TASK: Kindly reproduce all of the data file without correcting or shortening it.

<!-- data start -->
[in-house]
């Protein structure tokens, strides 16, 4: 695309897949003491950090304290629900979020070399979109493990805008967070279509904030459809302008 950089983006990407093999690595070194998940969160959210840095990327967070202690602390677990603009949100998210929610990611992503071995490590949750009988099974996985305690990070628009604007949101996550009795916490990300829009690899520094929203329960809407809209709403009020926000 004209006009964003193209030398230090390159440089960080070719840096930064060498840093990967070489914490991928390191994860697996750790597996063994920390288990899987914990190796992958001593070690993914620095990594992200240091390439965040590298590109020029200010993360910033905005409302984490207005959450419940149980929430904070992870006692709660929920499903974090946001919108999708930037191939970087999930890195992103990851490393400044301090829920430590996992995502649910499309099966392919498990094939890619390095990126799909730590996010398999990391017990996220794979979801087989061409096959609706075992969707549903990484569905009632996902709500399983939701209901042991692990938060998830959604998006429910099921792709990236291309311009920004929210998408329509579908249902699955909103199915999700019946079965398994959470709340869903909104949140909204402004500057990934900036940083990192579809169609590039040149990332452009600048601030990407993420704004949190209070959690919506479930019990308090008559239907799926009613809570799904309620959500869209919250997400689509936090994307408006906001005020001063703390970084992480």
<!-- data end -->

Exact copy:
[in-house]
């Protein structure tokens, strides 16, 4: 695309897949003491950090304290629900979020070399979109493990805008967070279509904030459809302008 950089983006990407093999690595070194998940969160959210840095990327967070202690602390677990603009949100998210929610990611992503071995490590949750009988099974996985305690990070628009604007949101996550009795916490990300829009690899520094929203329960809407809209709403009020926000 004209006009964003193209030398230090390159440089960080070719840096930064060498840093990967070489914490991928390191994860697996750790597996063994920390288990899987914990190796992958001593070690993914620095990594992200240091390439965040590298590109020029200010993360910033905005409302984490207005959450419940149980929430904070992870006692709660929920499903974090946001919108999708930037191939970087999930890195992103990851490393400044301090829920430590996992995502649910499309099966392919498990094939890619390095990126799909730590996010398999990391017990996220794979979801087989061409096959609706075992969707549903990484569905009632996902709500399983939701209901042991692990938060998830959604998006429910099921792709990236291309311009920004929210998408329509579908249902699955909103199915999700019946079965398994959470709340869903909104949140909204402004500057990934900036940083990192579809169609590039040149990332452009600048601030990407993420704004949190209070959690919506479930019990308090008559239907799926009613809570799904309620959500869209919250997400689509936090994307408006906001005020001063703390970084992480």